Survey Results


What factors influence non-US students membersí decision to be an SPR member?

             Last year the International Students subcommittee conducted an internet survey in order to assess what factors influence studentsí decisions to be an SPR member. The questions covered demographic and membership information as well as information about acceptance of the annual meetings and its special opportunities for students. Further, we asked participants about how they perceive the SPR as an international organization and if it can fulfill their needs.

Twenty seven students participated (55% male and 45% female) whereof most of them have been Europeans (59 %) followed by Asians (26 %). Most students worked in the field of psychophysiology (85.2 %) with an emphasis on attention, emotion and psychopathology.

About half of the students were current members, the others being recent members. The average membership (recent and current) was 2 years. Most of the participants (77.8 %) first heard about the SPR in their own institution they have been working at. Only a small part got in touch with SPR via the journal (7.4 %). The motivation to join the SPR was mostly driven by reduced conference fees (54.4 %). Some students were asked by their advisors to do so and about 20 % joined because of representation of interests.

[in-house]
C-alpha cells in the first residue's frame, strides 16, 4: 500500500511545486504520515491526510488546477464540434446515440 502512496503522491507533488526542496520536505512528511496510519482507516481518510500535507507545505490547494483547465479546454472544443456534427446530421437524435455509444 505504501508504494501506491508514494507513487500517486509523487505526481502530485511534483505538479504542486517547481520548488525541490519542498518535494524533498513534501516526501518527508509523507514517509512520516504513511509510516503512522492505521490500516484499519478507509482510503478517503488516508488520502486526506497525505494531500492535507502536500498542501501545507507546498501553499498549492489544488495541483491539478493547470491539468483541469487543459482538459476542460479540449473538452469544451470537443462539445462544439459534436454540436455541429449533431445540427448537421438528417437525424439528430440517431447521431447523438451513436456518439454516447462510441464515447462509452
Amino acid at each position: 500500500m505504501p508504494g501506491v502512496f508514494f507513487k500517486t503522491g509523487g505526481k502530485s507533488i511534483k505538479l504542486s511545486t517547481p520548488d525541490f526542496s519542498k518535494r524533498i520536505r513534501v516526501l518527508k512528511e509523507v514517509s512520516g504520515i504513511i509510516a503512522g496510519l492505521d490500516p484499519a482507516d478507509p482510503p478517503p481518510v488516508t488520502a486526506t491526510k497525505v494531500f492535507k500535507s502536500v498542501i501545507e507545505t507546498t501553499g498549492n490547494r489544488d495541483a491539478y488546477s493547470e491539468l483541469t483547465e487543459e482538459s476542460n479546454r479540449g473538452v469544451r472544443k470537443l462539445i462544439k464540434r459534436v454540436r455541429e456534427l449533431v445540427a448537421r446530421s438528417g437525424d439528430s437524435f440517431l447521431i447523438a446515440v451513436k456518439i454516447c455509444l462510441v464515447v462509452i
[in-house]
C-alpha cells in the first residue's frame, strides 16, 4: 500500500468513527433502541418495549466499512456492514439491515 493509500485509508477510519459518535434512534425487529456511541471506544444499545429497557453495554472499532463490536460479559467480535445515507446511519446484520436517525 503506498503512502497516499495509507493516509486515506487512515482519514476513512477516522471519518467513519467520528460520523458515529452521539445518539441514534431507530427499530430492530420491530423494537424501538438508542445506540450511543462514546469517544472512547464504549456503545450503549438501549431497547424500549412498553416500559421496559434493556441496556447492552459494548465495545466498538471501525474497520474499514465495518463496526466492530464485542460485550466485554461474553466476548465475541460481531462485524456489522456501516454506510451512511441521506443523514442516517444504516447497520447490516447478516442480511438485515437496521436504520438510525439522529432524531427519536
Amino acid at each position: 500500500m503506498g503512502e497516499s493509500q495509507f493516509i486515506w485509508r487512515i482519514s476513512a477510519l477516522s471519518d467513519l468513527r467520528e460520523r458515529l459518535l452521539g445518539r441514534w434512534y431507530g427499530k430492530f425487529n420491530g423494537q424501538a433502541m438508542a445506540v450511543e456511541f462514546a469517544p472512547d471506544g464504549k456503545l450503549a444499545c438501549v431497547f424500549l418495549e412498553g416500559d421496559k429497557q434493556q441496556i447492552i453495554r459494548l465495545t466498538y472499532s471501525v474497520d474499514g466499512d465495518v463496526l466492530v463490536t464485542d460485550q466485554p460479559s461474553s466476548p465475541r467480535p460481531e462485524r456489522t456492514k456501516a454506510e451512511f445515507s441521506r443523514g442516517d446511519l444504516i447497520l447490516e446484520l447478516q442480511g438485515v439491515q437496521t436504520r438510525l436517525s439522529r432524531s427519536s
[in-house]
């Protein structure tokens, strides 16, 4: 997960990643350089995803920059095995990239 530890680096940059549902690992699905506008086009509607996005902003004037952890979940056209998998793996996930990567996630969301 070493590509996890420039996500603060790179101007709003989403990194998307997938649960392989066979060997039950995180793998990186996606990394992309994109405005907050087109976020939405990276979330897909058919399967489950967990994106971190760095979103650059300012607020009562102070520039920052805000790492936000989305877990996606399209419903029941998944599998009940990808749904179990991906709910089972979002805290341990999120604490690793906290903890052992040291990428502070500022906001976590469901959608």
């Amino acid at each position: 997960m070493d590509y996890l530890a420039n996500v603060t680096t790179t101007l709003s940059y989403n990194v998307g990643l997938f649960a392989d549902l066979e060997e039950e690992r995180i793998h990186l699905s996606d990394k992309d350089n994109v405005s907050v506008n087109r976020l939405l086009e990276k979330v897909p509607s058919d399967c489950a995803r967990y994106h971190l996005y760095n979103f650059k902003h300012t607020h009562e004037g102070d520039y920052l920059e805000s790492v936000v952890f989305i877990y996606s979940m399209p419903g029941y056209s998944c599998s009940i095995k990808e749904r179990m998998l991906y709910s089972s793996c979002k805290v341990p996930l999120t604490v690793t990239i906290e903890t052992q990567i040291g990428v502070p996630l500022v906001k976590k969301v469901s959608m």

The SPR is perceived as an international society by non-US student members but a majority feels less the well-integrated (68.4 %). Interestingly, most participants do not think that a national society can better fulfill their needs (62.5 %). Many students stated that they know non-US students working in the field of psychophysiology that were not members of SPR.

            Many students expressed the wish to have more meetings in Europe (66 % would attend annually a meeting in Europe). The members expect easy access to the journal, reduced fares, a possibility to meet other researchers, to get more updated information about technology and software in addition to information about grant-writing and jobs. 

            Considering those students having attended at least one meeting, 91 % of them presented a poster, 50 % attended the student social hour, 55 % attended a special interest meeting and 50 % participated in the poster competition.

            In sum, the SPR is indeed perceived as an international organization and most students do not think that any national society can better fulfill this function. But they also do not feel well integrated. Many of them know others working in their field that are not SPR members. Thus, the potential for recruiting and retaining non-US members is very high, but efforts need to be made to help them feel more integrated in the society.